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SandRidge, McClendon, And Yes, Even Some Energy Industry Optimism As 2016 Ends

Sue Ogrocki

Throughout 2016, the fallout continued from the downturn in energy prices that started more than two years ago. Commodity prices bottomed out at a 13-year-low earlier this year, but it’ll still be a long time before Oklahoma’s oil and gas sector fully recovers.

Several Oklahoma energy stories made national headlines earlier this year, from bankruptcies, stock exchange de-listings, and even the unexpected death of an industry godfather.

SandRidge Energy in downtown Oklahoma City.
Credit Brent Fuchs / The Journal Record
The Journal Record

SandRidge Saga

Nearly a year ago, the New York Stock Exchange formally delisted SandRidge Energy, and the company’s fortunes only seemed to go further downhill from there. The company went to an organized, prepackaged bankruptcy in May, and emerged in much better shape a few months later.

“Through that agreement, they were able to eliminate several billion dollars in debt. I think it was about $3 billion in debt, which is good for them, said The Journal Record’s senior reporter and digital strategist Sarah Terry-Cobo. “They got back on the stock exchange. Their stock prices are in the low-to-mid-$20s right now, and that has really created some momentum for SandRidge.”

Chesapeake Energy Corp. CEO Aubrey McClendon speaks during the opening of a compressed natural gas filling station in Oklahoma City, Sept. 8, 2009.
Credit AP
Chesapeake Energy Corp. CEO Aubrey McClendon speaks during the opening of a compressed natural gas filling station in Oklahoma City, Sept. 8, 2009.

McClendon’s Loss Closes Rocky Chapter Of Chesapeake History

One of the most surprising stories of 2016 was the March death of Chesapeake Energy founder and former CEO Aubrey McClendon.

“Aubrey's death really shocked everyone. He kind of seems to have this Steve Jobs effect on people,” Terry-Cobo said.

McClendon’s death affected not only the company he led at the time of his death - American Energy Partners, which now no longer exists - but his personal holdings as well. Individually, McClendon owed a lot of people a lot of money, and his probate case became more interesting with every development – everything from multi-million dollar wine auctions to a half-million-dollar claim based on a document that may be forged, The Journal Record’s Dale Denwalt reports:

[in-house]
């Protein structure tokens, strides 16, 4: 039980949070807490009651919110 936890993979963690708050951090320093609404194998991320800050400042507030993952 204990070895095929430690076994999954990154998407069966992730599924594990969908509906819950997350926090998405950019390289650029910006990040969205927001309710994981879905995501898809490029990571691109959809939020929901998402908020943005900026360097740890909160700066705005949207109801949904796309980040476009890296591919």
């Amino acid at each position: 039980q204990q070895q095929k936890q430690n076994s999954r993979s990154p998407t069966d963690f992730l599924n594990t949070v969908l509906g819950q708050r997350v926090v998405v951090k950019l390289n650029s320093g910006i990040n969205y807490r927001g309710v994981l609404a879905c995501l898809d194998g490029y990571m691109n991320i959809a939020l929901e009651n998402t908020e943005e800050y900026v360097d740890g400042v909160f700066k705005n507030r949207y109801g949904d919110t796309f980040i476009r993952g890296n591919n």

A Tulsa businessman used a document created in 2007 as proof that he loaned $500,000 to Aubrey McClendon in 1991, according to a court filing by attorneys for the McClendon estate. In a motion for summary judgment against Thomas Quinn’s claim, the estate said two forensic examiners determined there is no way that the document purportedly signed by McClendon is authentic. A template using nearly identical language and formatting can be found with a Google search. That document, offered as a free template on the website of television personality Suze Orman, was created about 16 years after Quinn agreed to lend half a million dollars to the young oilman who had just founded Chesapeake Energy.

“The font that was used in this purported letter was a font called Tahoma, which really wasn't even released until 1995,” Terry-Cobo said. “These [court] documents said there's no possible way that he could've written this in 1991.”

Oil & Gas Optimism

As commodity prices continue to recover, Terry-Cobo says there are reasons for the industry to be optimistic heading into 2017. Oil and gas drillers are hedging production at current prices, which means they’re locked into that figure even if the price drops again.

“It's a really good risk management strategy, a lot of energy analysts and industry watchers think,” Terry-Cobo said.

She also says Chesapeake Energy has upward momentum as CEO Doug Lawler continues to sell assets in order to pay down debt and remain focused on recovery.

The Business Intelligence Report is a collaborative news project between KGOU and The Journal Record.

As a community-supported news organization, KGOU relies on contributions from readers and listeners to fulfill its mission of public service to Oklahoma and beyond. Donate online, or by contacting our Membership department.

The Journal Record is a multi-faceted media company specializing in business, legislative and legal news. Print and online content is available via subscription.

Brian Hardzinski is from Flower Mound, Texas and a graduate of the University of Oklahoma. He began his career at KGOU as a student intern, joining KGOU full time in 2009 as Operations and Public Service Announcement Director. He began regularly hosting Morning Edition in 2014, and became the station's first Digital News Editor in 2015-16. Brian’s work at KGOU has been honored by Public Radio News Directors Incorporated (PRNDI), the Oklahoma Association of Broadcasters, the Oklahoma Associated Press Broadcasters, and local and regional chapters of the Society of Professional Journalists. Brian enjoys competing in triathlons, distance running, playing tennis, and entertaining his rambunctious Boston Terrier, Bucky.
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